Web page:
Who Moved My Juice Bottle?

Most people think of the capitalist marketplace as the venue for the unleashing of the human ego. Selfishness reigns as those with financial means buy and build whatever they want, acquiring and amassing with no concern for the fate of anyone but themselves.

Bah! I can’t even imagine a more inaccurate description of real life. In fact, the opposite is true. The marketplace encourages community-mindedness like no other institution. It prods and pokes and corrects, the rich especially, all with the purpose of inspiring decision makers to leave the self and the individual ego aside and think mainly about the needs of others.

By way of illustration, let me jump right in from a scene from the grocery store this morning. For more than a year, my favorite fruit juice was displayed right as you walked in the front door. There they were lined up. Early-morning shoppers could grab a juice and check out in minutes. It made it all very convenient.

I recall thinking, “Wow, what a science it is to know where to display stuff in a store!” One might expect that these juices would be with the produce, but no. Their inventory signals tell them about the existence of people like me who want to get in and get out in a hurry. Juice is what we want, and we want it fast. Good business!

But this morning, a change rocked my world. I went to my spot at the front of the store, and there was no juice. There were hats, scarves and a wine display, of all things. I was stunned. I called over the friendly store manager and asked him what gives. He politely pointed out to me that two weeks ago, the juice had been moved to the produce section. Stunned, I slogged all the way over there — it was like 100 yards away — and then back again.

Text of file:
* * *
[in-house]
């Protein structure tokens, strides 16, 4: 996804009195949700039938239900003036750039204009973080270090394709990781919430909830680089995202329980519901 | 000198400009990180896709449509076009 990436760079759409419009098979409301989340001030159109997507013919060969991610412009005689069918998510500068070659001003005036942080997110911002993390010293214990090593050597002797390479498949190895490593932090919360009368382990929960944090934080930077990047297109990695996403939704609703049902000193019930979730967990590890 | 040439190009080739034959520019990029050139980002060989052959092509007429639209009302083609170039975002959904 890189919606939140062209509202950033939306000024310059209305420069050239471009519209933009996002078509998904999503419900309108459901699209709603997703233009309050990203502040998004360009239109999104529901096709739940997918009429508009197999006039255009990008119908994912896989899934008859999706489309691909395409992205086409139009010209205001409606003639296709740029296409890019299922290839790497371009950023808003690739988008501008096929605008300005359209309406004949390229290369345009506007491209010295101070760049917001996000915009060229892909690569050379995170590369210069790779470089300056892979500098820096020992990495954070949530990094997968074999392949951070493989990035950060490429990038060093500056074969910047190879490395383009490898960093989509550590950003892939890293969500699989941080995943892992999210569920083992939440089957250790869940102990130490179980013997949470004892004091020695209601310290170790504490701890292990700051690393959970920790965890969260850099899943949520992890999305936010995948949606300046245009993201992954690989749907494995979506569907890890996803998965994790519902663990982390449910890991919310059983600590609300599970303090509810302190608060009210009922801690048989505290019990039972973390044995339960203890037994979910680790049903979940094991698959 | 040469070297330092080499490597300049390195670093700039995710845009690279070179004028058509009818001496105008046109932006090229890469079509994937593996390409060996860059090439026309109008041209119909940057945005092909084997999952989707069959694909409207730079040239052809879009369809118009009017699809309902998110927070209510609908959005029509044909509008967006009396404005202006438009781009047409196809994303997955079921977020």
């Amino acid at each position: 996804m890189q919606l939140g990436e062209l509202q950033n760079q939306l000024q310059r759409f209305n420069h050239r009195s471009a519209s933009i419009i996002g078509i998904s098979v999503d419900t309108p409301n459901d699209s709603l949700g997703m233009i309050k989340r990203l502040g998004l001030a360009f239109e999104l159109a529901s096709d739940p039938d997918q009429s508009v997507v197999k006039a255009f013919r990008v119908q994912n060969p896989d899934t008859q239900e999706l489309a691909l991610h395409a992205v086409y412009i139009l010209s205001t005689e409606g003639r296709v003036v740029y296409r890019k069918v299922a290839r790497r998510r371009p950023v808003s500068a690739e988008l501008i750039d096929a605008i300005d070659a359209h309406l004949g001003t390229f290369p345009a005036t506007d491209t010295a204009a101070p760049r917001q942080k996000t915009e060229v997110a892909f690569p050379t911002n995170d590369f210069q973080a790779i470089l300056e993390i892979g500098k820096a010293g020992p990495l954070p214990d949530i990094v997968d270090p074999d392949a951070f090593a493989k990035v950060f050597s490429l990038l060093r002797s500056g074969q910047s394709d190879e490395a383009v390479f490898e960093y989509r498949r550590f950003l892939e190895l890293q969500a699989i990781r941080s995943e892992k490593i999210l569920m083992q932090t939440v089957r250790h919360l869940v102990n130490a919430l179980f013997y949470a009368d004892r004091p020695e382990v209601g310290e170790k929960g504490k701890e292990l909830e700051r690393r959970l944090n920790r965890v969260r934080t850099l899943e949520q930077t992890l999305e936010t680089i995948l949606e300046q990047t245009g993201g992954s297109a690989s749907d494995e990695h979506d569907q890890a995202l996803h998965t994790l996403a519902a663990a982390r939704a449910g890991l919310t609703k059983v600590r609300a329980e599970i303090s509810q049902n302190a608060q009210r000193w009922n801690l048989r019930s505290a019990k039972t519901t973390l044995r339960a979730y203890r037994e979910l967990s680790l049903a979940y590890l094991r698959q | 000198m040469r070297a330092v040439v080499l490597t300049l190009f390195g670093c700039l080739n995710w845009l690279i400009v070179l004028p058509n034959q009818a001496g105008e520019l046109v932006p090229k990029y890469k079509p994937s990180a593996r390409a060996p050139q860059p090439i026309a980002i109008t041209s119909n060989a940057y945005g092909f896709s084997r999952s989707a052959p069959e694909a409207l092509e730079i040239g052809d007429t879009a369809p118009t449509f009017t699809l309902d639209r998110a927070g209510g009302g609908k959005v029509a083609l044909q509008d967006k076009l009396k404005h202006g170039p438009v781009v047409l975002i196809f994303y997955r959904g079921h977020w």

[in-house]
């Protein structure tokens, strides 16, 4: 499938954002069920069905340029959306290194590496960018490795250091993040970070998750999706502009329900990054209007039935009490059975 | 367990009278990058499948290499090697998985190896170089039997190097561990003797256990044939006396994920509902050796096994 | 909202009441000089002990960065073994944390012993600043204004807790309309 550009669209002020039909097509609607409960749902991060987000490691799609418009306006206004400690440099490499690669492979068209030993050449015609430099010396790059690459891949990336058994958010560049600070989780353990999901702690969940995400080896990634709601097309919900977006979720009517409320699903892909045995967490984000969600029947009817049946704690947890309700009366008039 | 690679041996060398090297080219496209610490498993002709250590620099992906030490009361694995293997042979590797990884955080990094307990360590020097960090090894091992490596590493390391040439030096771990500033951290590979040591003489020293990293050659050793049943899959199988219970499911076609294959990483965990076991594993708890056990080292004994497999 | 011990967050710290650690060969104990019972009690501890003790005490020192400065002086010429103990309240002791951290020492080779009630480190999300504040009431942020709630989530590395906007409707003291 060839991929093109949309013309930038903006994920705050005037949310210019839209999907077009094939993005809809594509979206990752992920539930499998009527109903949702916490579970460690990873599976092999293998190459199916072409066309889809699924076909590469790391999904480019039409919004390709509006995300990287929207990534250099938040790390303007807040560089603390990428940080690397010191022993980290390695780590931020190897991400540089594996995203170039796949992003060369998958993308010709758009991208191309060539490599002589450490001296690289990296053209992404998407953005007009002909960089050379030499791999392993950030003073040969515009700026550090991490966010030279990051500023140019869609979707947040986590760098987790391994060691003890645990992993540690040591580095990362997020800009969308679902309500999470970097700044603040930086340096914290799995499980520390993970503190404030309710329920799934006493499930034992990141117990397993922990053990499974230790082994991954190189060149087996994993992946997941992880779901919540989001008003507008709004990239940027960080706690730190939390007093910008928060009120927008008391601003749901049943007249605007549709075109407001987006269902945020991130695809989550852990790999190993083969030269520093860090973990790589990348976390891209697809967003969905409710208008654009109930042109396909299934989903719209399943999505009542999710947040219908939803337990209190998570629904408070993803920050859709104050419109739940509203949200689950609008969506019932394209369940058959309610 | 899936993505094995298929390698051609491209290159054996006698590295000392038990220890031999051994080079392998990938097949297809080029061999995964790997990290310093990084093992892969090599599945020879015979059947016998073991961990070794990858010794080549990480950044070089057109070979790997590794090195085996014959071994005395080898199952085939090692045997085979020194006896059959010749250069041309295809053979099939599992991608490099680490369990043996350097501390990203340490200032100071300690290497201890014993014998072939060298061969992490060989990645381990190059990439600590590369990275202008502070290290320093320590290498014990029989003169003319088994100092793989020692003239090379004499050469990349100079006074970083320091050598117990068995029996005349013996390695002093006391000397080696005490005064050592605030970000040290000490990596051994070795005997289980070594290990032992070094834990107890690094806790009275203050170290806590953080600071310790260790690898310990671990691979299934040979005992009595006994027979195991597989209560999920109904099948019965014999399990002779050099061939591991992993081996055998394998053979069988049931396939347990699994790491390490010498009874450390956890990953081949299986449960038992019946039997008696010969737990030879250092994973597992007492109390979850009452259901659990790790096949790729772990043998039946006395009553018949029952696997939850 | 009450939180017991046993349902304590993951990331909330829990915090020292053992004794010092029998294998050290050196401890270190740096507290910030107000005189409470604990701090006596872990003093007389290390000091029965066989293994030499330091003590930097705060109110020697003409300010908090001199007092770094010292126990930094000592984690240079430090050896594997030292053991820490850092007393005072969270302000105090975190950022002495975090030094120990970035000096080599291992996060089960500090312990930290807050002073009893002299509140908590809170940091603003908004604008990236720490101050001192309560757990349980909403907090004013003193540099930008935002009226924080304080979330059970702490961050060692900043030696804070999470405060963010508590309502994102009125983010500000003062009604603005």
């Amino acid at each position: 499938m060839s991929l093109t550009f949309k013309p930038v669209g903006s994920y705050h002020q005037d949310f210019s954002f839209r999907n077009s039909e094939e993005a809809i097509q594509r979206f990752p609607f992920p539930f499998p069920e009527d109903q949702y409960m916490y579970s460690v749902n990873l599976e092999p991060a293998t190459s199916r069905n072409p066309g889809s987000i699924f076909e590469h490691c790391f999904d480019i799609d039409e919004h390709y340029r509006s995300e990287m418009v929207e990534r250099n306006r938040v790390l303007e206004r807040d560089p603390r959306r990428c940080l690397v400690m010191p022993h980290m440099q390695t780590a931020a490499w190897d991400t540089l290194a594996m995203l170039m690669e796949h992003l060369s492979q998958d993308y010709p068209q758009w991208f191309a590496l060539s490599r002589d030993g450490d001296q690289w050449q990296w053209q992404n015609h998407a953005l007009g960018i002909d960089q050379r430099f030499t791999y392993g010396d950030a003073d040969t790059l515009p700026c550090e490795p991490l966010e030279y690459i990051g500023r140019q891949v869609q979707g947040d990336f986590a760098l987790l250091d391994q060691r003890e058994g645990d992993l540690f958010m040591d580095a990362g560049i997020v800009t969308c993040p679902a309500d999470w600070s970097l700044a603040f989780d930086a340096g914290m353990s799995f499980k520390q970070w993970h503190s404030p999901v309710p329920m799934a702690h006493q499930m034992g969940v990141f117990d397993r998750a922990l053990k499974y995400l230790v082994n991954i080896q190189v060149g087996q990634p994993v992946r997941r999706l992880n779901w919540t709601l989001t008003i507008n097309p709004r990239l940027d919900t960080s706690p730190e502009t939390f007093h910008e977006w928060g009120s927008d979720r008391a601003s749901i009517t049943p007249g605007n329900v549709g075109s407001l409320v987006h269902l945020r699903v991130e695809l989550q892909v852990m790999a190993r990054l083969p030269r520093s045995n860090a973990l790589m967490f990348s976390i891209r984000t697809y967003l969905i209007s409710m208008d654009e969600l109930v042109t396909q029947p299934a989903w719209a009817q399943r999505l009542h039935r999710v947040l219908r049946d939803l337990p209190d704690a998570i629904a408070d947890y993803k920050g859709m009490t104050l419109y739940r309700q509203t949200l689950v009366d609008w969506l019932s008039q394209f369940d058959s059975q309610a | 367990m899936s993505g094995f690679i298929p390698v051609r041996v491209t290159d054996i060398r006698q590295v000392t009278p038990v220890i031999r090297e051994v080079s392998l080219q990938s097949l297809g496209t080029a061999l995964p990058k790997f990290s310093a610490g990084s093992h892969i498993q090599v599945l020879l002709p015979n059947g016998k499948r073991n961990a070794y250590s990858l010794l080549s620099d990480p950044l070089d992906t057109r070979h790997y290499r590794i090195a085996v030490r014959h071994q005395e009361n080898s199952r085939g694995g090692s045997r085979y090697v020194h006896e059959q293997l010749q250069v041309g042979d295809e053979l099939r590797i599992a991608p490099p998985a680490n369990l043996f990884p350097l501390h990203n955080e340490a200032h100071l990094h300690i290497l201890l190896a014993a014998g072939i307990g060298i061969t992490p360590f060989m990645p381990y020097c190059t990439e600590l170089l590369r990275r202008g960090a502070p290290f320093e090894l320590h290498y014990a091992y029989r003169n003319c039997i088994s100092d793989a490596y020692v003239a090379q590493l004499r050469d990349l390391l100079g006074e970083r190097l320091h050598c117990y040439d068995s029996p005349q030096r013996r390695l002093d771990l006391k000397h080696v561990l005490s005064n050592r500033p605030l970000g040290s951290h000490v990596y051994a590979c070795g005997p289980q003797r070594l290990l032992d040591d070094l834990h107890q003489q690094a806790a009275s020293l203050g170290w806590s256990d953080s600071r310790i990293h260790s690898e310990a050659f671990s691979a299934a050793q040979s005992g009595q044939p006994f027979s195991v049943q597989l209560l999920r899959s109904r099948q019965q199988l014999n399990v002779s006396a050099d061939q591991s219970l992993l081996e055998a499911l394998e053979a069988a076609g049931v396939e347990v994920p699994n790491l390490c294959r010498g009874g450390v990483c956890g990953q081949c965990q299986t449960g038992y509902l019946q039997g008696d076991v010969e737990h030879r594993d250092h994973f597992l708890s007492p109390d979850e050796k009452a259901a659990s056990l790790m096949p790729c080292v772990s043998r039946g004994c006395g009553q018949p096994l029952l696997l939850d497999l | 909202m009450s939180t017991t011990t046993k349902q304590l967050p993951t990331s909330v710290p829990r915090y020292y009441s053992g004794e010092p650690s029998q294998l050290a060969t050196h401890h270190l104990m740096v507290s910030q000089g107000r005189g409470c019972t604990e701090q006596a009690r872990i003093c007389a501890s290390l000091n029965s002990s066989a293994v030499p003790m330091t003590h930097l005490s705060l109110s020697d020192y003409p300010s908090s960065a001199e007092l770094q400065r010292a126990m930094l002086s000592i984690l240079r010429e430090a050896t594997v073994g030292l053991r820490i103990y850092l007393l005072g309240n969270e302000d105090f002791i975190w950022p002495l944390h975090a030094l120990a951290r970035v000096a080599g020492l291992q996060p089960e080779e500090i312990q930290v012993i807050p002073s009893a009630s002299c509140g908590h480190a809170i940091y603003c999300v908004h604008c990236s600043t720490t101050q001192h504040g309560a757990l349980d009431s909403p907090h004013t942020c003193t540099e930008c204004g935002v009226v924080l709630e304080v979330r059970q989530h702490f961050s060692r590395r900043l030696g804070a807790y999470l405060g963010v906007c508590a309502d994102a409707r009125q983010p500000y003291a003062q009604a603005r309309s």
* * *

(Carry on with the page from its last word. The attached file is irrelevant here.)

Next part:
Slightly burned, I confronted the guy again.

“Surely, you are losing sales. People want this juice when they first walk in. No one wants to walk to the other side of the store for one item!”

He laughed and pointed out that he had thought this, too. But then last week, a memo arrived from inventory management at the central office. Their tests had revealed that the fruit juices sell more when they are with the fruit. Taking a chance, but not really being a believer, he bundled them all up and moved them, completely changing the front-of-the-store display.

“And how is this working out?”

To my amazement, he had the data for me off the top of his head. It turns out that in the two weeks since he made the move, sales of the precise juice I bought were up by 160%! I was completely wrong. Good thing I’m not in charge around here. I’m only one guy among thousands. My behavior, which I had thought was what “everyone did,” turns out to be eccentric.

Not only that, but the manager was completely wrong, too. His intuition and his ego had been checked by the actual sales data. The profit-and-loss accounting system dictated another result.

Now, to be sure, the manager did not have the final answer. This new system for juice display could change again next week. Maybe there is somewhere else in the store that the juice could generate even more sales. Or perhaps last year, the juice at the front model was the best possible way.

There is actually no way to know, no way to perform perfectly controlled experiments that yield final results. The marketplace is not a laboratory with unchanging variables and elements that behave in predictable ways. The marketplace is made up of human beings who have the crazy habit of making choices and changing their minds for no apparent reason.

This means that the successful business enterprise must be constantly on alert to the decisions that people make. No detail is too small. Moreover, the business must change the way it operates in the face of the evidence of what yields the most profit.